Health issues

Medical incapacity is when an employee is no longer able to do their job due to illness or injury, it can be a challenging time for both employees and employers.

Medical incapacity

In these situations, employees often feel vulnerable, stressed and worried about not being able to do their job, and concerned about what will happen to them financially if they lose their job.

Similarly, their employer may be feeling pressure about how long they’re going to keep the job open, how they’ll run their organisation, treat the employee with dignity and manage the workload while they recover or undergo treatment.

Employers are not required by law to hold jobs open indefinitely for employees who are unable to carry out their duties. The question is how long an employer should keep the role open for the employee to return to.

Before making a decision on what to do, the employer needs to understand how long the employee is likely to be off work and whether they’ll be able to do their job again. To get this information, the employer should work in a positive and supportive way with their employee.

Employers should make sure that any investigation into understanding the medical situation for their employee is not viewed as a disciplinary investigation - the employee has not done anything wrong.

Employers must follow a fair and reasonable process, which includes considering the range of factors below. The Employment Agreement Builder has a draft medical retirement clause that can be included in

Employment Agreement Builder - Business.govt.nz(external link)

Deciding to end employment relationship

To end an employment relationship, an employer needs to reasonably believe that an employee can no longer do their job and that the employer cannot reasonably keep the job open for them. To do this the employer should consider a range of factors listed below.

  • The terms of the employment agreement.
  • The nature and extent of the problem, including how long the employee has already been away from work. Where the incapacity is caused by a health issue, the employer should request appropriate medical advice. Sometimes it may be appropriate to ask for independent or specialist advice. 
  • Employees have the right to refuse to provide an employer with access to their medical information unless this is required in their employment agreement (even then they can decline). If an employee is not willing to provide this information, the employer can make a decision based on the information the employer has.
  • The nature of the employment and how important the employee’s role is to the employer’s organisation. Consider:
    • the size of the organisation
    • if the employer has been able to manage for long periods of time without the employee or they’ve had to bring in someone else to do the job
    • what the impacts of the employee’s absence are on the organisation.
  • The chance of recovery and the likely timeframe for returning to work (which should be based on objective information such as a doctor's report).
  • The employee's entitlement to (paid and unpaid).
  • The employee's length of service.
  • Steps the employer can take to help with rehabilitation, such as providing part-time or light duties.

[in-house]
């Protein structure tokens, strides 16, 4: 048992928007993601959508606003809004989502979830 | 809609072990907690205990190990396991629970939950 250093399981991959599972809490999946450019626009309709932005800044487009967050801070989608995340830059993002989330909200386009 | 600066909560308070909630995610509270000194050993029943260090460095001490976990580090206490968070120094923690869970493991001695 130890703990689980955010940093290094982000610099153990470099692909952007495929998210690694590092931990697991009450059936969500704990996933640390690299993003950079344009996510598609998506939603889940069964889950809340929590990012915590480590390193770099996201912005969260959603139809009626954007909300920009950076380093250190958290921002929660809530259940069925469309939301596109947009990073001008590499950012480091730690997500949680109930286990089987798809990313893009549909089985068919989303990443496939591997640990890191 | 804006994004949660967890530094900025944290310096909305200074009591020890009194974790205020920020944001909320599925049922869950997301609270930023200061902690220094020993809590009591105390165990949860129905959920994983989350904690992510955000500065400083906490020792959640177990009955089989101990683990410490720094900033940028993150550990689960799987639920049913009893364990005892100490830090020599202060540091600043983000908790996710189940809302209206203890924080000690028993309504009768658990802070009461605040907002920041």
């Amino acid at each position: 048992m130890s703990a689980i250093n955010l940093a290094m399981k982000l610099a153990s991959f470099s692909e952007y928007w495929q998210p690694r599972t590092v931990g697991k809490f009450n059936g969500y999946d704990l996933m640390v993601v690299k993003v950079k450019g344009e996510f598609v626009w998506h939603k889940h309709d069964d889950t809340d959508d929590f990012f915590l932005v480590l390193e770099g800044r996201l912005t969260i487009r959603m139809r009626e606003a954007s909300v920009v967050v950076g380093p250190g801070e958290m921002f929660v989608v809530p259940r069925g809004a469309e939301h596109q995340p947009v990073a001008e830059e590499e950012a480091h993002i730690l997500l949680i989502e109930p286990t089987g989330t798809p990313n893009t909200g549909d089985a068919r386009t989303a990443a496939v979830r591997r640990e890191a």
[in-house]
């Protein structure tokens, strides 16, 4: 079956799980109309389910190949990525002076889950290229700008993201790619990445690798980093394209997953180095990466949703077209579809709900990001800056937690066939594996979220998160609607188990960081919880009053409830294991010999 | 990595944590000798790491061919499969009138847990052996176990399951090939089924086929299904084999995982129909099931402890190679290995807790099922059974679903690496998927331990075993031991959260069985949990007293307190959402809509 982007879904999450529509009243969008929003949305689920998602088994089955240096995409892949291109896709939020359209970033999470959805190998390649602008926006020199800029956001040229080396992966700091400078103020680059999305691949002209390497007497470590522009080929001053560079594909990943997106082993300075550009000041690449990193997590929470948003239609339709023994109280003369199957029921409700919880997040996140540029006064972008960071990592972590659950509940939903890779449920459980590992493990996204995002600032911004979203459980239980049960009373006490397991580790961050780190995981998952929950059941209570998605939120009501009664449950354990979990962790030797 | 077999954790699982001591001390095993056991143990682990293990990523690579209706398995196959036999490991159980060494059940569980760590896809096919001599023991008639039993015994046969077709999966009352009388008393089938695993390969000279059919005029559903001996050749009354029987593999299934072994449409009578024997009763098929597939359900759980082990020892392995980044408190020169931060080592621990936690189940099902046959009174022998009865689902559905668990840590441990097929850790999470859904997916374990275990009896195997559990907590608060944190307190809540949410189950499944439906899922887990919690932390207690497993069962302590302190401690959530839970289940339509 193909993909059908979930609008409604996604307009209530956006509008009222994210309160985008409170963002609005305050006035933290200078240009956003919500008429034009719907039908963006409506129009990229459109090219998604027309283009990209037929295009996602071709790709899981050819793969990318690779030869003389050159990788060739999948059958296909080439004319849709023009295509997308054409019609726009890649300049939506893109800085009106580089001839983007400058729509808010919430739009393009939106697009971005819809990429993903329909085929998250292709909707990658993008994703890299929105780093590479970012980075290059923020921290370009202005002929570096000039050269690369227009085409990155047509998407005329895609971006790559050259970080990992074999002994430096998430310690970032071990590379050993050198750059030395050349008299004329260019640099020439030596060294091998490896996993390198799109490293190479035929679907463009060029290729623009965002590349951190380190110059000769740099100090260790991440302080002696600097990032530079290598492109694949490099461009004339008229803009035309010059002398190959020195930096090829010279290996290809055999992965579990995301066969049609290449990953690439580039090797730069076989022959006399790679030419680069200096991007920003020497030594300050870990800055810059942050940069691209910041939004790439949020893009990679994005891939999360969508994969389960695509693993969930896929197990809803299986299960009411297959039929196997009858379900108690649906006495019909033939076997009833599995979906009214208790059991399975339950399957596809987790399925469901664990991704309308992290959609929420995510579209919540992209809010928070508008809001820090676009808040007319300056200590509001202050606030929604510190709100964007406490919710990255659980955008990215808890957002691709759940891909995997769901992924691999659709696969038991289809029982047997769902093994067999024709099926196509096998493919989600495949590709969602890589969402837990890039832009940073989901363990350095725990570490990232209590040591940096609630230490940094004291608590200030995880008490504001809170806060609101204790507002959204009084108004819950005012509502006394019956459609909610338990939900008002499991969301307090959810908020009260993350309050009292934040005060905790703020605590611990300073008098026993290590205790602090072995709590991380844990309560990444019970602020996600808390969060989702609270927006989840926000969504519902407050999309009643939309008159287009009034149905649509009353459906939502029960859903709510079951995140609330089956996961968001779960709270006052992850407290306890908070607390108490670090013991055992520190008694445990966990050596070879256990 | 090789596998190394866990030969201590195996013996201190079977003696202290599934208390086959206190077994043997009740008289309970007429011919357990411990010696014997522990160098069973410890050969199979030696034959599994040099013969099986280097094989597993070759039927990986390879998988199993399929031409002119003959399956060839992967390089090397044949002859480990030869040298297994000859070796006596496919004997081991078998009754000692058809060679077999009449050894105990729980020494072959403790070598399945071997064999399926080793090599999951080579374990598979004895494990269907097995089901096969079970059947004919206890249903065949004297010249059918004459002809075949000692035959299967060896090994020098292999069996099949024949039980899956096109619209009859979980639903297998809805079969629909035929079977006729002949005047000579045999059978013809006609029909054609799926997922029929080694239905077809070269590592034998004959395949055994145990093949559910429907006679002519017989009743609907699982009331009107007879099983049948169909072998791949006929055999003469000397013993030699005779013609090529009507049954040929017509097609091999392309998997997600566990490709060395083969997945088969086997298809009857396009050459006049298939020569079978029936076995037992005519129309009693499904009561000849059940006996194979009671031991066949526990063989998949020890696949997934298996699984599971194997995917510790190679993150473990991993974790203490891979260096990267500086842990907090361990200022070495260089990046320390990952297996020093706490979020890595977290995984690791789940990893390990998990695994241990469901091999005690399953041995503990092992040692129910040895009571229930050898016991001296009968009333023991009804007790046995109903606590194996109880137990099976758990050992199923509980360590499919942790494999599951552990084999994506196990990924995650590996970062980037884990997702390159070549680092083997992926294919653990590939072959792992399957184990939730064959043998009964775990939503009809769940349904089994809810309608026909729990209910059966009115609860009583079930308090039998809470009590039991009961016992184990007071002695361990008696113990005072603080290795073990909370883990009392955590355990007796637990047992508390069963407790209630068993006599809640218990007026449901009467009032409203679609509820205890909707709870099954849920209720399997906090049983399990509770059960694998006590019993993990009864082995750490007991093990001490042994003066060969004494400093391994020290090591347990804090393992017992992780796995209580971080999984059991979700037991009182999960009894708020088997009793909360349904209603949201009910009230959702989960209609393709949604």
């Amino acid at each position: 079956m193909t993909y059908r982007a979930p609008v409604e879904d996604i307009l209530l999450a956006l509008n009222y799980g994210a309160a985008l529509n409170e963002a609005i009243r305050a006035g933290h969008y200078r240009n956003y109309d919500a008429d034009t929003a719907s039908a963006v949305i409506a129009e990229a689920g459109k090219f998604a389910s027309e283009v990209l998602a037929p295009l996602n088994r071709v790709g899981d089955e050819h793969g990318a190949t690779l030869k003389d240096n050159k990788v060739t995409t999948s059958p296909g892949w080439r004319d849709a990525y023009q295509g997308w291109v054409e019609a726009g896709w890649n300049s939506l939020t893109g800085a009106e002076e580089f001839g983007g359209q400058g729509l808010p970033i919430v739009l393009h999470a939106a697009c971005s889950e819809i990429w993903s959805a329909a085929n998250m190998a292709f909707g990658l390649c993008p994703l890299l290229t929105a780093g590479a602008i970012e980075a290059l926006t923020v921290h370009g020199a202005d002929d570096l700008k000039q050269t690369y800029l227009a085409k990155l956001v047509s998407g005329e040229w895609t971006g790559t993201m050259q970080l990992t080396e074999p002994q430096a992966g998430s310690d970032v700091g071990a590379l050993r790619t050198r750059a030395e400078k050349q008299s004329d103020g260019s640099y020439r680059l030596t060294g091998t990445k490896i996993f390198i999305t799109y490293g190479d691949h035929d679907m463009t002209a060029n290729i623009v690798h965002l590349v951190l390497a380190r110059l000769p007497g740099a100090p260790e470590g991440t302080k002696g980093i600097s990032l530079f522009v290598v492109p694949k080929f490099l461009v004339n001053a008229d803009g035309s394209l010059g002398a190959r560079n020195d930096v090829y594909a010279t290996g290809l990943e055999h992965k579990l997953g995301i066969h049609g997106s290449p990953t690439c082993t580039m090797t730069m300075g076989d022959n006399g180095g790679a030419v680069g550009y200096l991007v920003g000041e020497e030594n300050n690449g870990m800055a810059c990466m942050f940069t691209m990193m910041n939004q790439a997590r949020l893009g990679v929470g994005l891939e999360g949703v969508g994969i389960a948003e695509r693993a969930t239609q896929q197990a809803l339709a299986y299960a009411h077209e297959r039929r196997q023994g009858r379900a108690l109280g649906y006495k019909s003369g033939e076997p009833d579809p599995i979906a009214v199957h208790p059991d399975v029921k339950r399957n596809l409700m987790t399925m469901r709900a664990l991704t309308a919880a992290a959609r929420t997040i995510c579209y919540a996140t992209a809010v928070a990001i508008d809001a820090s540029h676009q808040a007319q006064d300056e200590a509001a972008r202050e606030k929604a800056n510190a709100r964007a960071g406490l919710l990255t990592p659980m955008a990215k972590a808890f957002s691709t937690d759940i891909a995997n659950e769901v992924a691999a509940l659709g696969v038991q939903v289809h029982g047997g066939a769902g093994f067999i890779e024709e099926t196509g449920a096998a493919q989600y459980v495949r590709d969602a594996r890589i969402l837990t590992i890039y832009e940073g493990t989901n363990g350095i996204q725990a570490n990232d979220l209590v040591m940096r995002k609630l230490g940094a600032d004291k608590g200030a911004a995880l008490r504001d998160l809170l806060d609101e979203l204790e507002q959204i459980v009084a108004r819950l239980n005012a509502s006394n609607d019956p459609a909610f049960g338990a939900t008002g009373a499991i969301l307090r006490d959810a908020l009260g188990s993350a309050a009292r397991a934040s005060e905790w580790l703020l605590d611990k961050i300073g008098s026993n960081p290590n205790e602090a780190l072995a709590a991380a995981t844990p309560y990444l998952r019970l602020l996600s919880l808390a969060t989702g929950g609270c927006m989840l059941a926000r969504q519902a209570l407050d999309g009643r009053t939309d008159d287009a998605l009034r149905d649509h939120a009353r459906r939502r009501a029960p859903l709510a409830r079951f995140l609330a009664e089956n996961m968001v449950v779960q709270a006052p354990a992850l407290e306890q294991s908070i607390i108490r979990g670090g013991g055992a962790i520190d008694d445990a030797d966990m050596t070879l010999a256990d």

• How long the employee's employment would have continued if not for the health issue.
  • If there are any alternatives to dismissal that are reasonable in the circumstances – such as part-time or reduced hours.
  • If the employer is at fault for the employee’s problems in any way. For example, where the employer may have failed to provide a safe workplace causing mental stress to the employee, who then has to take a lengthy period of time off to recover.

Types of worker

Dismissal for medical incapacity

When dismissing an employee for medical incapacity, the employer must follow a fair process.

Employers should be aware that it is common for a dismissal for medical incapacity process to take a number of weeks, if not months, and there will be a number of meetings or exchanges of information. This makes sure that both parties have had an opportunity to present evidence and give feedback, and to ensure that all alternatives have been considered.

We recommend that employers seek professional advice before deciding on or starting a process for dismissal for medical incapacity.

Dismissing an employee for incapacity while they are on long-term accident compensation because of injury, whether work-related or not, should be handled carefully.

Under the Accident Compensation Act 2001, employers have an obligation in relation to work-related (vocational) rehabilitation. This applies when ACC decides it is reasonably practicable to return the claimant to their pre-injury employment with the same employer. If this is the case, ACC will notify the employer in writing, and the employer must then take all practicable steps to help the employee to meet the work-related rehabilitation goals. The duty on employers to help rehabilitate injured employees applies to both work-related and non-work-related injuries.

Where an employer is considering the dismissal of an employee on long-term accident compensation, they should:

  • act in line with any relevant provisions in the employment agreement or the workplace policies
  • assist with any vocational rehabilitation programme for the employee through ACC
  • fully investigate an employee’s work capability and the actual needs of their job
  • base their decision-making on up-to-date medical information about what the long-term effect of the injury will be
  • warn the employee that their long-term absence may result in dismissal, and ask the employee to give feedback during the decision-making process
  • consider giving the employee alternative, light work if they are temporarily unable to carry out their normal job.
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